Canvas Category OEM : Primary Metal
With the acquisition of mini mill leader Big River Steel and construction of our Fairfield, AL, mini mill completed in 2021, we now have industry-best mini mill capabilities to match our integrated steelmaking leadership. The first proof of concept is verdeXTM steel, made with up to 90% recycled steel content in a process that has a lower—as much as 75% lower—carbon footprint than traditional steelmaking methods. We are now transitioning to our Best for AllSM strategy, guided by a vision that sees our planet as our most important customer. A vision that’s committed to providing differentiating, profitable and sustainable solutions to our customers. A vision that knows true transformation must go beyond steel—we must work to deliver what’s best for the people who work here, who buy our customers’ products and who live around us. At U. S. Steel, we’re excited about the future of steel. And we can’t get there fast enough.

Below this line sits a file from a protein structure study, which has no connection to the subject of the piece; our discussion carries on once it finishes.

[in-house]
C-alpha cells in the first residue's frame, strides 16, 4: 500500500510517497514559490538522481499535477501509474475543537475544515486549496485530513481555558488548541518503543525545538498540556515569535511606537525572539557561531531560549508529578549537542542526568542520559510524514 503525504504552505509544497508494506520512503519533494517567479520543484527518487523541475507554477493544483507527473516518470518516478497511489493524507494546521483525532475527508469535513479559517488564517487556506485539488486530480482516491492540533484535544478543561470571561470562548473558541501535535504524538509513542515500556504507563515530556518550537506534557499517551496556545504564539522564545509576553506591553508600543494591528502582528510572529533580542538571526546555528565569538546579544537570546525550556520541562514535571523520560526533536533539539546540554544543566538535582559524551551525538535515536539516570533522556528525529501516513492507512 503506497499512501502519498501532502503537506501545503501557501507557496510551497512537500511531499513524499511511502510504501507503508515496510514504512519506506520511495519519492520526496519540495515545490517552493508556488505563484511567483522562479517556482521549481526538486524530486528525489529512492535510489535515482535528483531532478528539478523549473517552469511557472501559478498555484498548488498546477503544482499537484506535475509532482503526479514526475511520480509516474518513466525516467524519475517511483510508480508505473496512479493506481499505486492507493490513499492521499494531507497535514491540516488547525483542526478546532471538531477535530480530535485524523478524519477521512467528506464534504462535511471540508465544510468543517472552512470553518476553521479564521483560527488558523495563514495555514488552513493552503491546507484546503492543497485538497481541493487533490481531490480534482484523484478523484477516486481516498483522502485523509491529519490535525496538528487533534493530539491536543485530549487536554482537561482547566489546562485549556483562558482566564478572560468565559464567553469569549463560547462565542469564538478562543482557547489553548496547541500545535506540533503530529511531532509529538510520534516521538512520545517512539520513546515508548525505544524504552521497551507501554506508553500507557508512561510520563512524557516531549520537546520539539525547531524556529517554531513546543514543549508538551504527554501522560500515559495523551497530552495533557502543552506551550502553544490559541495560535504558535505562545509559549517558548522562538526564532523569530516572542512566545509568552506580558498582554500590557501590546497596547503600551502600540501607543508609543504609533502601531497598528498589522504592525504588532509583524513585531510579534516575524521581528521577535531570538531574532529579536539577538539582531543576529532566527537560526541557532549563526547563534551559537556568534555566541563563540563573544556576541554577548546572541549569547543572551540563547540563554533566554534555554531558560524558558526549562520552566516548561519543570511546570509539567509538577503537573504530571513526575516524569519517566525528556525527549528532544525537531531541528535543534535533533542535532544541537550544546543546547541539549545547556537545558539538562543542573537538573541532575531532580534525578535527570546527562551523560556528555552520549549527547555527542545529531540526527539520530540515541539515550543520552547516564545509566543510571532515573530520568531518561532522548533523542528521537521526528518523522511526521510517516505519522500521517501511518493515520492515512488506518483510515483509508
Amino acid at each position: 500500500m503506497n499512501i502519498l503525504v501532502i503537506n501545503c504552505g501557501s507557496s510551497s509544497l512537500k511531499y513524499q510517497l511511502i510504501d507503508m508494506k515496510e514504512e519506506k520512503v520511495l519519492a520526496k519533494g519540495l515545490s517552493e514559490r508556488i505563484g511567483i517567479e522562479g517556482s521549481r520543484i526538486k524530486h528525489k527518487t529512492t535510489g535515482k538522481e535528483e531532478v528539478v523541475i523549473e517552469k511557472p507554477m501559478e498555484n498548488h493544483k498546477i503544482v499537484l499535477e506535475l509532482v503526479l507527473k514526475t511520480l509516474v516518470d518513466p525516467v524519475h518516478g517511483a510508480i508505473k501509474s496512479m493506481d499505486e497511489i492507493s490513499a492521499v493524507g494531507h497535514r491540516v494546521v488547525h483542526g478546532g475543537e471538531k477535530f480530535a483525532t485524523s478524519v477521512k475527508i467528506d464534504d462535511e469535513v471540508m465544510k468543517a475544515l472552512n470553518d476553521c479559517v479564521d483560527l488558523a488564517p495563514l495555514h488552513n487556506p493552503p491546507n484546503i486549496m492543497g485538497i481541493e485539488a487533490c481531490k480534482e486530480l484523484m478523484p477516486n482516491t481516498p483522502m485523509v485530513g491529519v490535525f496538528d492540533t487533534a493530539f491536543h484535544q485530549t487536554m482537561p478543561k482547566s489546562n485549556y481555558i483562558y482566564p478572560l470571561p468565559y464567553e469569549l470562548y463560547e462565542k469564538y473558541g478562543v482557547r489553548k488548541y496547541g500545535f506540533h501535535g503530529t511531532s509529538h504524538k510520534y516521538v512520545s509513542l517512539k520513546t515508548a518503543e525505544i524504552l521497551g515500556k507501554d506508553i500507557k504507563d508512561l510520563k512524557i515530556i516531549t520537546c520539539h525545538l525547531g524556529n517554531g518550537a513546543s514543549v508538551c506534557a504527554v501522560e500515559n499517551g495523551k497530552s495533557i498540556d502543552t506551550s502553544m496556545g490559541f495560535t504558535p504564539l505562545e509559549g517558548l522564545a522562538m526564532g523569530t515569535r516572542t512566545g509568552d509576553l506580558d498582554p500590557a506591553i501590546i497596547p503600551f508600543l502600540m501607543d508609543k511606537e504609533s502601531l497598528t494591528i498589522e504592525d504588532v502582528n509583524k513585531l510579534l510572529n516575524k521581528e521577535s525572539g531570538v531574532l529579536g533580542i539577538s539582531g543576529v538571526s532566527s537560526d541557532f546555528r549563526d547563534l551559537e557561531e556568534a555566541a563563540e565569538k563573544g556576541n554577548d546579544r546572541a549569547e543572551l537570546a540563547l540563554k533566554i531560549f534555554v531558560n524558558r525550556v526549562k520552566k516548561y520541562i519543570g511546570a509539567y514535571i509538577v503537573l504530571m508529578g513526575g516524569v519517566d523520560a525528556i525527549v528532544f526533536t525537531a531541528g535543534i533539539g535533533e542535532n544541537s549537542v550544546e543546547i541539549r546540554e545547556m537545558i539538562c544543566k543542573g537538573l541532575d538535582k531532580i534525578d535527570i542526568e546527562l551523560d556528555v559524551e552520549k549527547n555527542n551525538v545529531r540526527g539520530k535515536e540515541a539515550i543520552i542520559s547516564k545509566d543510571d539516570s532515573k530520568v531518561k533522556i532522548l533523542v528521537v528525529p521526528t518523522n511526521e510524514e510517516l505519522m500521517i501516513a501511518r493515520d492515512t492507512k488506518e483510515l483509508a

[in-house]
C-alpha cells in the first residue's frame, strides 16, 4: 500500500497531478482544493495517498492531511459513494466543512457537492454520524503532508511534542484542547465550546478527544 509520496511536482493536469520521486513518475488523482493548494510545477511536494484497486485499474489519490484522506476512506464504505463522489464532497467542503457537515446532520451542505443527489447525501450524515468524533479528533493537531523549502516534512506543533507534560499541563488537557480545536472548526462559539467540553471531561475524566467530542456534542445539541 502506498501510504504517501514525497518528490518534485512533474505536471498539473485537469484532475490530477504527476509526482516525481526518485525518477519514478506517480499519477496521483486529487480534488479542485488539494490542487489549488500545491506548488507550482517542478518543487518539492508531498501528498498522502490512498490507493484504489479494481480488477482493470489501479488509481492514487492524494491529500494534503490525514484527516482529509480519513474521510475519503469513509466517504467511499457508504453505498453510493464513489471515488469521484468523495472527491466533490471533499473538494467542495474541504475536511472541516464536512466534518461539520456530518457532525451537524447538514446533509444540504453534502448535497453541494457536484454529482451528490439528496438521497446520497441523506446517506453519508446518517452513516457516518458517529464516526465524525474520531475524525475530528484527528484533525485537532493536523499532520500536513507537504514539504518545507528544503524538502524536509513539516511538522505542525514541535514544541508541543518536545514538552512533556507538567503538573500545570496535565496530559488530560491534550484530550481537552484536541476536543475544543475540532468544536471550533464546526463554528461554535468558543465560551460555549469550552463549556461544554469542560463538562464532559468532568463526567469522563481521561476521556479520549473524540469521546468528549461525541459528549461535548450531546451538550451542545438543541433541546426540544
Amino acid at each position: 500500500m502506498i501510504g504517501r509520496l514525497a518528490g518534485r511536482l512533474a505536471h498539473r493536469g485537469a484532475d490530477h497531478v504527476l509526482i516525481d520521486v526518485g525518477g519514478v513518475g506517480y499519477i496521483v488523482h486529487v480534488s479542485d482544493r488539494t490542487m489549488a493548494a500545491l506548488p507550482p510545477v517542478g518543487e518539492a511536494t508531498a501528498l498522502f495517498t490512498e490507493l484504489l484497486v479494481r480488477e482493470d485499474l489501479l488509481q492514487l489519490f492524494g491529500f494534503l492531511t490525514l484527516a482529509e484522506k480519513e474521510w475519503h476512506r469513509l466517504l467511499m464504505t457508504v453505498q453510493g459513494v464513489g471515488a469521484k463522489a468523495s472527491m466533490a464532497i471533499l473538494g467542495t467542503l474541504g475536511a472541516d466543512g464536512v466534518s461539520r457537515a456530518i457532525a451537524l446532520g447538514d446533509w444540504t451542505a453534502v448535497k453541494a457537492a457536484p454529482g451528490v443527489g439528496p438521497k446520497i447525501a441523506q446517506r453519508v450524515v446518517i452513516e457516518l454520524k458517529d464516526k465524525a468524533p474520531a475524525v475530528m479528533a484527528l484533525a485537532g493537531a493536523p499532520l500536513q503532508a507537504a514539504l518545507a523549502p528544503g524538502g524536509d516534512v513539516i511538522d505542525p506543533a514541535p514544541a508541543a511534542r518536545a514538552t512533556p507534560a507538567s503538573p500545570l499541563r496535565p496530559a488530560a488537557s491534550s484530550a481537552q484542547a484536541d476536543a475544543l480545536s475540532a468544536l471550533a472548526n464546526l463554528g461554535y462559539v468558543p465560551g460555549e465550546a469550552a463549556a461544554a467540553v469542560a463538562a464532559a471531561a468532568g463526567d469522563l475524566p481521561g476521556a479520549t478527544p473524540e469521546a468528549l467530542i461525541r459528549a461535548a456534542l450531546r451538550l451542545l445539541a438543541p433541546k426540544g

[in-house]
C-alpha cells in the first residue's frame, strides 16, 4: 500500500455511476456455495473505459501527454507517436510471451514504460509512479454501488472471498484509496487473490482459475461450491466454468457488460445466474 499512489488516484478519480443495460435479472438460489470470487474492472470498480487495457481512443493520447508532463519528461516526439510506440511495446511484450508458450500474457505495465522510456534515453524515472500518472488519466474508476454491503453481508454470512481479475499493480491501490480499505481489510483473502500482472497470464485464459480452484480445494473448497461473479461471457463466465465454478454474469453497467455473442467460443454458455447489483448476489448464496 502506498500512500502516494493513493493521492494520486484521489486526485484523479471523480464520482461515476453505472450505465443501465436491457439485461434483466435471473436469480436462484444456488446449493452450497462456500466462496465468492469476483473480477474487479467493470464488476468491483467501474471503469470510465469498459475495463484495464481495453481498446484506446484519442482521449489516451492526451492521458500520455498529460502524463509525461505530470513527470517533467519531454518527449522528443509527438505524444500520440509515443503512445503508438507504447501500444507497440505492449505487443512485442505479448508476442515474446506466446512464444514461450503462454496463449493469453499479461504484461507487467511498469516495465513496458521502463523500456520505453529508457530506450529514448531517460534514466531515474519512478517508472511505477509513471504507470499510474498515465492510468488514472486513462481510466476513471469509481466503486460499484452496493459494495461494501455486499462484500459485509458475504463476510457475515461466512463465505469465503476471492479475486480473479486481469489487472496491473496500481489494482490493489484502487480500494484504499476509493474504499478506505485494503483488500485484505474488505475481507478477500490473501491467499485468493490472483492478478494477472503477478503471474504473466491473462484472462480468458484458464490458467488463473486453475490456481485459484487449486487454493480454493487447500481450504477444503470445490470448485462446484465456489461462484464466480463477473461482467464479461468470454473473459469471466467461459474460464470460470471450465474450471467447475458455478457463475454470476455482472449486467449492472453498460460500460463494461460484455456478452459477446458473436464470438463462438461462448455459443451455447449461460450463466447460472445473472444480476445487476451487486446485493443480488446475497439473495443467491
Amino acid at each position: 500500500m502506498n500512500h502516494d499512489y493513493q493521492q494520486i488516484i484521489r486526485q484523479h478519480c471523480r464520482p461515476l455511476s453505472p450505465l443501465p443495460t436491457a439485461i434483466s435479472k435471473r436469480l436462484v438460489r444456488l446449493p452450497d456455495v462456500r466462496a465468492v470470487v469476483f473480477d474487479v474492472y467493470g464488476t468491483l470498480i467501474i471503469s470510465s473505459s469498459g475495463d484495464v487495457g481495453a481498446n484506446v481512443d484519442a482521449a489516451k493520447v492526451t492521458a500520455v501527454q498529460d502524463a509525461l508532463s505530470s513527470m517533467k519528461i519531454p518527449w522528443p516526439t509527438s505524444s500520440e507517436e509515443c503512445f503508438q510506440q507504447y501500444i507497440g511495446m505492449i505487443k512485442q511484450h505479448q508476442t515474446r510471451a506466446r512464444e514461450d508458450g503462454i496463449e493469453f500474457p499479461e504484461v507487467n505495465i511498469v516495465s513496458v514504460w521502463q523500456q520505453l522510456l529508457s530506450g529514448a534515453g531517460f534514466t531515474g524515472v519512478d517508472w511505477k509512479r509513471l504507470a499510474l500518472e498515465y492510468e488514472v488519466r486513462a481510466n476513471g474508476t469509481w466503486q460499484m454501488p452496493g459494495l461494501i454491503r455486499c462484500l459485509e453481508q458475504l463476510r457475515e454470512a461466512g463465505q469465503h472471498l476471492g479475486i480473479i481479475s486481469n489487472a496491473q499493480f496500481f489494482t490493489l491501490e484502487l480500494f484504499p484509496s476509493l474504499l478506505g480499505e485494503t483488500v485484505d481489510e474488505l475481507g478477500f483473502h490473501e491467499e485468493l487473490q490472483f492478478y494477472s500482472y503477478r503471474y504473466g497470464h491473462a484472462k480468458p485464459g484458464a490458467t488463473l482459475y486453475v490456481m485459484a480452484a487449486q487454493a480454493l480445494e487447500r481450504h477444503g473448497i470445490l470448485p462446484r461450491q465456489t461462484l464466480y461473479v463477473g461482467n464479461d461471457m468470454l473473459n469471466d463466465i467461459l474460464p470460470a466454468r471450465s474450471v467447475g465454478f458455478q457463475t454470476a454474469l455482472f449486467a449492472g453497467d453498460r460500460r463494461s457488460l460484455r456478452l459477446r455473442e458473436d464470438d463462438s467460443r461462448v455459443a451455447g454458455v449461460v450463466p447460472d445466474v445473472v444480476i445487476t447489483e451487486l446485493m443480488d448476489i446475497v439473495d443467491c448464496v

The trillion-dollar quest to make green steel
But the main explanation for steel’s giant carbon footprint is that, globally, most steel is still made by heating fossil fuels to turn raw iron ore into finished metal — a process that generates 90 percent of CO2 emissions from steel, along with a toxic soup of heavy metals and air pollution. While recycled steel can displace some of the demand for “primary” steel, it doesn’t diminish the need to clean up or replace coal-fueled furnaces.